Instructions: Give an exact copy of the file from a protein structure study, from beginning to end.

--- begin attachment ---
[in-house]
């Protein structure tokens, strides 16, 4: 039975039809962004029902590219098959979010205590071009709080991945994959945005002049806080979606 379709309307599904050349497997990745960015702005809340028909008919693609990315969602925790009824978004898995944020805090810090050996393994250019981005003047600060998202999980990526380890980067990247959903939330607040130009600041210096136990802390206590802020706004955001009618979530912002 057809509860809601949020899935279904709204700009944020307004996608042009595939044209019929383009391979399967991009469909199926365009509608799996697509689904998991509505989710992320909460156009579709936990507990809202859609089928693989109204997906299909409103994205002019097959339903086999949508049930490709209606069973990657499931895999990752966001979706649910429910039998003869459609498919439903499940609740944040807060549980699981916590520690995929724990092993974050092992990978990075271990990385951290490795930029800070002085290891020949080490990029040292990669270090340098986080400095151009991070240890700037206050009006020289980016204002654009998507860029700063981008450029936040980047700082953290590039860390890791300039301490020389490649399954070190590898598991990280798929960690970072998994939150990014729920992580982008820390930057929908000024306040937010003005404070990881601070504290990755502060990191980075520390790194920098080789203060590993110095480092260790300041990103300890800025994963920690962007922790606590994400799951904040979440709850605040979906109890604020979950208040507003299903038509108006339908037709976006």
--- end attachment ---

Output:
[in-house]
């Protein structure tokens, strides 16, 4: 039975039809962004029902590219098959979010205590071009709080991945994959945005002049806080979606 379709309307599904050349497997990745960015702005809340028909008919693609990315969602925790009824978004898995944020805090810090050996393994250019981005003047600060998202999980990526380890980067990247959903939330607040130009600041210096136990802390206590802020706004955001009618979530912002 057809509860809601949020899935279904709204700009944020307004996608042009595939044209019929383009391979399967991009469909199926365009509608799996697509689904998991509505989710992320909460156009579709936990507990809202859609089928693989109204997906299909409103994205002019097959339903086999949508049930490709209606069973990657499931895999990752966001979706649910429910039998003869459609498919439903499940609740944040807060549980699981916590520690995929724990092993974050092992990978990075271990990385951290490795930029800070002085290891020949080490990029040292990669270090340098986080400095151009991070240890700037206050009006020289980016204002654009998507860029700063981008450029936040980047700082953290590039860390890791300039301490020389490649399954070190590898598991990280798929960690970072998994939150990014729920992580982008820390930057929908000024306040937010003005404070990881601070504290990755502060990191980075520390790194920098080789203060590993110095480092260790300041990103300890800025994963920690962007922790606590994400799951904040979440709850605040979906109890604020979950208040507003299903038509108006339908037709976006």